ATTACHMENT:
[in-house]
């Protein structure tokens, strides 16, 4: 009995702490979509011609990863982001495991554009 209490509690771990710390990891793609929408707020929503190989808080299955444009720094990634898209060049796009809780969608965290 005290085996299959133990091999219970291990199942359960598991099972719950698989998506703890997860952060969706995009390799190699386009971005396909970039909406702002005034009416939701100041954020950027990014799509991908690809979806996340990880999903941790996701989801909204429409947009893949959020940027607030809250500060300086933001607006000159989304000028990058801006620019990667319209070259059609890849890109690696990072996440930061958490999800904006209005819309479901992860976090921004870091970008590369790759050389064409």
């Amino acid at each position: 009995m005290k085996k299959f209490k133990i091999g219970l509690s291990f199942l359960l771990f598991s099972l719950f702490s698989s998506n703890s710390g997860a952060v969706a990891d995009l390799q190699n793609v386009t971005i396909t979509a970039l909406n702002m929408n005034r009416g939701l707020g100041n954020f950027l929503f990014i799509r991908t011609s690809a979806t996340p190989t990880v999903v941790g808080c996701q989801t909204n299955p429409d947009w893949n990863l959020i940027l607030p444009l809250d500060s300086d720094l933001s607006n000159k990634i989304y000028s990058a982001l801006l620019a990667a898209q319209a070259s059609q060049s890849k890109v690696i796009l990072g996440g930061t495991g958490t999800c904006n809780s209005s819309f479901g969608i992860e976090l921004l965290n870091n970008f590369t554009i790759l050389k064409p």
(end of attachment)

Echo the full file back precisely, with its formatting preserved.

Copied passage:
[in-house]
């Protein structure tokens, strides 16, 4: 009995702490979509011609990863982001495991554009 209490509690771990710390990891793609929408707020929503190989808080299955444009720094990634898209060049796009809780969608965290 005290085996299959133990091999219970291990199942359960598991099972719950698989998506703890997860952060969706995009390799190699386009971005396909970039909406702002005034009416939701100041954020950027990014799509991908690809979806996340990880999903941790996701989801909204429409947009893949959020940027607030809250500060300086933001607006000159989304000028990058801006620019990667319209070259059609890849890109690696990072996440930061958490999800904006209005819309479901992860976090921004870091970008590369790759050389064409």
């Amino acid at each position: 009995m005290k085996k299959f209490k133990i091999g219970l509690s291990f199942l359960l771990f598991s099972l719950f702490s698989s998506n703890s710390g997860a952060v969706a990891d995009l390799q190699n793609v386009t971005i396909t979509a970039l909406n702002m929408n005034r009416g939701l707020g100041n954020f950027l929503f990014i799509r991908t011609s690809a979806t996340p190989t990880v999903v941790g808080c996701q989801t909204n299955p429409d947009w893949n990863l959020i940027l607030p444009l809250d500060s300086d720094l933001s607006n000159k990634i989304y000028s990058a982001l801006l620019a990667a898209q319209a070259s059609q060049s890849k890109v690696i796009l990072g996440g930061t495991g958490t999800c904006n809780s209005s819309f479901g969608i992860e976090l921004l965290n870091n970008f590369t554009i790759l050389k064409p």